On Thursday (November 1), many Christians mark All Saints Day, and on Friday (November 2), All Souls Day honors the saints and faithful who have died. During this time, many Latinos also observe what they call the Day of the Dead, when it’s believed the spirits of the departed return to Earth. There are different traditions for this across Latin America, and Hispanics in the U.S. are celebrating as well.
In many communities, Día de los Muertos, the Day of the Dead, is a joyful public event, with parades celebrating the belief that, for this one day every year, the spirits of loved ones have returned. Families often hold private observances as well.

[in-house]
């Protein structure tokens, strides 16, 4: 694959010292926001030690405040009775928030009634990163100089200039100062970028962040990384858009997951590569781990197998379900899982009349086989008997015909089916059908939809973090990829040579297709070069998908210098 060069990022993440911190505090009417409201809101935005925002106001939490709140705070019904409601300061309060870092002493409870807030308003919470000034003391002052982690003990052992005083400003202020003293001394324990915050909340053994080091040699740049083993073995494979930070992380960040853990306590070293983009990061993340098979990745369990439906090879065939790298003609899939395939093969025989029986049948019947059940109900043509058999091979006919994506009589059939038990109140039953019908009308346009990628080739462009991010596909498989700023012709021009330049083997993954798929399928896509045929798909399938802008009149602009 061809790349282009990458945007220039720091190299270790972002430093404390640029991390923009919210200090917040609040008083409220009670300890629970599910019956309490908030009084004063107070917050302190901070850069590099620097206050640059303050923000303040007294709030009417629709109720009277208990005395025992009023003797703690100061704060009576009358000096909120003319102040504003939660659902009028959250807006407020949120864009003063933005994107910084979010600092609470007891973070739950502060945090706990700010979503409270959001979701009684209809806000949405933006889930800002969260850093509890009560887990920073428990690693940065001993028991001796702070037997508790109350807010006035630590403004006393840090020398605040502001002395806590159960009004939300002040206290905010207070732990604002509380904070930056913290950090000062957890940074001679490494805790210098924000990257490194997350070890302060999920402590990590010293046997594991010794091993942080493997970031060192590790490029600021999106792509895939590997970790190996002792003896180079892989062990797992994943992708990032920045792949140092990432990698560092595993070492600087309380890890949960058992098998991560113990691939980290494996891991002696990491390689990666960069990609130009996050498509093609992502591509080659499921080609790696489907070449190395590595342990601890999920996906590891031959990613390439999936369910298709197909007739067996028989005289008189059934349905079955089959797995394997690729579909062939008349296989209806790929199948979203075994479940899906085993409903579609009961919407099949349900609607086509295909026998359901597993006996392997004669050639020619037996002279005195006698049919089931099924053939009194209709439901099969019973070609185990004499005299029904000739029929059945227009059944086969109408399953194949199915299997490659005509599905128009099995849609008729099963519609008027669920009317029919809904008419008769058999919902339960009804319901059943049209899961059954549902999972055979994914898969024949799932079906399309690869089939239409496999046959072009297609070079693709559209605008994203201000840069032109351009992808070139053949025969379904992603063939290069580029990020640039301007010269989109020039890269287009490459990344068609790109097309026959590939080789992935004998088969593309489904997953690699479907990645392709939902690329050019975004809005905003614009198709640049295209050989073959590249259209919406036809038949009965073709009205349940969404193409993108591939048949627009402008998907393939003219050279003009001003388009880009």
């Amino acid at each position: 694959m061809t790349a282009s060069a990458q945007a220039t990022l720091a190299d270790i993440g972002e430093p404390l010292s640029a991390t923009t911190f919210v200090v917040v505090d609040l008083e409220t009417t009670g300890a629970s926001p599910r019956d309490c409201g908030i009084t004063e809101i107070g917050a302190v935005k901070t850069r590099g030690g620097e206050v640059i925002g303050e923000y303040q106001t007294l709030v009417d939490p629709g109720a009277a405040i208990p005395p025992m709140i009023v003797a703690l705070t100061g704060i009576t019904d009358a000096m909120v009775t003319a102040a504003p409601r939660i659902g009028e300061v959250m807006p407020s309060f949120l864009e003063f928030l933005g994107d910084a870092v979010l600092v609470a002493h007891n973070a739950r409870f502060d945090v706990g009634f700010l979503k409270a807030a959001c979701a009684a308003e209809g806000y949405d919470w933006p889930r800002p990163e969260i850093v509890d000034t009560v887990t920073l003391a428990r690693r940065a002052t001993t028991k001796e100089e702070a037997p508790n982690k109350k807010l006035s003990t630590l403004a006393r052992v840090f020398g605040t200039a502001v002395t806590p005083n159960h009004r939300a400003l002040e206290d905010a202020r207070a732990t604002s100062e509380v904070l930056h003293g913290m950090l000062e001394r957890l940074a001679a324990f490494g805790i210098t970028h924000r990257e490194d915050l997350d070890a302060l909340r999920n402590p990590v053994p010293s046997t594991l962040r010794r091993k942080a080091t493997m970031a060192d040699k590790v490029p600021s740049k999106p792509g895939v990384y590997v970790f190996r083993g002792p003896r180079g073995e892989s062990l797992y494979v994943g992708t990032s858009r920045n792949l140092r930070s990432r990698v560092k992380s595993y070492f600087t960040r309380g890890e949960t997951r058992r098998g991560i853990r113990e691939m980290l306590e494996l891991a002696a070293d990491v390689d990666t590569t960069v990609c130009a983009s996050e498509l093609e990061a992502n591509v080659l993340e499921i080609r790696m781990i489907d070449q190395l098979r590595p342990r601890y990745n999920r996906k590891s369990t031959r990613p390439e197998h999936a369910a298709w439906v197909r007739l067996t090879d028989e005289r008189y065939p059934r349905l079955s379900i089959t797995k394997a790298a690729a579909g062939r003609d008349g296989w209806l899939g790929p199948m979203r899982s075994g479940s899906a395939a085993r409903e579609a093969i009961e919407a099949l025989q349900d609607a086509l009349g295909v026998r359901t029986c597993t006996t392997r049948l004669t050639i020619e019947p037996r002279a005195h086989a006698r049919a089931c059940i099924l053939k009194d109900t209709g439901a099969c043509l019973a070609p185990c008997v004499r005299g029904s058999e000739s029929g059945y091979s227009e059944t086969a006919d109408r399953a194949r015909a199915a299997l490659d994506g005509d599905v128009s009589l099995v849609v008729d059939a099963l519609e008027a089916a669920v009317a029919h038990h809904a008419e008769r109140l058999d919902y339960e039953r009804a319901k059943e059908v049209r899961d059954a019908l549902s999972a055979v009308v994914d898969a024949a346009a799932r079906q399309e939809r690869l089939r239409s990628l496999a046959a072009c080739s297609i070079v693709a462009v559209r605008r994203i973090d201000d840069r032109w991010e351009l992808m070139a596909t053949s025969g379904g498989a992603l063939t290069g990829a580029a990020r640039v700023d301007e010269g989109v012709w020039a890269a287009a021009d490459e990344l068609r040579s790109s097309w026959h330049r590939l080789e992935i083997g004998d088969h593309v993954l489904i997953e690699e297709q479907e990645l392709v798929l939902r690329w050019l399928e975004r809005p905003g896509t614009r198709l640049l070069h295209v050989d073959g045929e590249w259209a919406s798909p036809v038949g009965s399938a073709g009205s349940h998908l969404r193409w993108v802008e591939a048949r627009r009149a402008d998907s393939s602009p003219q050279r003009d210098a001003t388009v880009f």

In Rockville Maryland, Rocio and Luis Bermudez incorporate their Roman Catholic faith with their Mexican-American traditions, building a special altar in their home. On the altar they place pictures of their deceased family members and a portrait of the Virgin of Guadalupe. Candles are lit to help the spirits find their way down from heaven. Water is put out to replenish the thirsty souls after their long journey. And since it’s a party, the altar is decorated with colorful papers and treats.